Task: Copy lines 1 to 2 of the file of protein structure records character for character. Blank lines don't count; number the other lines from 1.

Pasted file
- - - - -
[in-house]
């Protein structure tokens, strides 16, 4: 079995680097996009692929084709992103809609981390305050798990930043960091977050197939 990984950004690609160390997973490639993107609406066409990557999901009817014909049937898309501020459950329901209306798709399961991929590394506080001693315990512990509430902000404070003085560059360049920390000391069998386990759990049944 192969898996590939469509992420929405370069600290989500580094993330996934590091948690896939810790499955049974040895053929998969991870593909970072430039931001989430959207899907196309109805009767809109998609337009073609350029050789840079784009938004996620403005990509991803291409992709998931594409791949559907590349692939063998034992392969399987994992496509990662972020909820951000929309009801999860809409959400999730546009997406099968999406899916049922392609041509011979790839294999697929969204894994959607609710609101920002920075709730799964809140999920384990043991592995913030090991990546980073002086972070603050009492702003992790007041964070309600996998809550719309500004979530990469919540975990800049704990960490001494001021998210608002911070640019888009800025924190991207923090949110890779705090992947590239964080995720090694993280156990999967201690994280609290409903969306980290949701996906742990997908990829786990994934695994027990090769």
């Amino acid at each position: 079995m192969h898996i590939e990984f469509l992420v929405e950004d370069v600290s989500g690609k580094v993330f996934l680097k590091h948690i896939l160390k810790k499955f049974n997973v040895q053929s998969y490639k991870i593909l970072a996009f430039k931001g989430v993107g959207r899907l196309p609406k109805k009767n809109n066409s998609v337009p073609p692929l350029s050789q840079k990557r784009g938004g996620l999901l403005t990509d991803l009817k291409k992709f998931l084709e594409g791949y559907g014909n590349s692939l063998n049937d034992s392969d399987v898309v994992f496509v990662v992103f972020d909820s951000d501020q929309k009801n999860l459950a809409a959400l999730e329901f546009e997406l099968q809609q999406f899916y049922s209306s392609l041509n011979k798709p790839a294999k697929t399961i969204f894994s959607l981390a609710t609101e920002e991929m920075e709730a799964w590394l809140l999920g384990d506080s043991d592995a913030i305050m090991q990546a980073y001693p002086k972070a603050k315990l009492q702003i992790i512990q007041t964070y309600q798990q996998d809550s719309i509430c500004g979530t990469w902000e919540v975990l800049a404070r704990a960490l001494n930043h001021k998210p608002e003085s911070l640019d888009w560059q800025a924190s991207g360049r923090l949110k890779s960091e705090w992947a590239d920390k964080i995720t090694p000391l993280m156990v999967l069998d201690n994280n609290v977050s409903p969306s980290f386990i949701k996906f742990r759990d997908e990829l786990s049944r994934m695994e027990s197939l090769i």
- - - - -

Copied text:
[in-house]
């Protein structure tokens, strides 16, 4: 079995680097996009692929084709992103809609981390305050798990930043960091977050197939 990984950004690609160390997973490639993107609406066409990557999901009817014909049937898309501020459950329901209306798709399961991929590394506080001693315990512990509430902000404070003085560059360049920390000391069998386990759990049944 192969898996590939469509992420929405370069600290989500580094993330996934590091948690896939810790499955049974040895053929998969991870593909970072430039931001989430959207899907196309109805009767809109998609337009073609350029050789840079784009938004996620403005990509991803291409992709998931594409791949559907590349692939063998034992392969399987994992496509990662972020909820951000929309009801999860809409959400999730546009997406099968999406899916049922392609041509011979790839294999697929969204894994959607609710609101920002920075709730799964809140999920384990043991592995913030090991990546980073002086972070603050009492702003992790007041964070309600996998809550719309500004979530990469919540975990800049704990960490001494001021998210608002911070640019888009800025924190991207923090949110890779705090992947590239964080995720090694993280156990999967201690994280609290409903969306980290949701996906742990997908990829786990994934695994027990090769």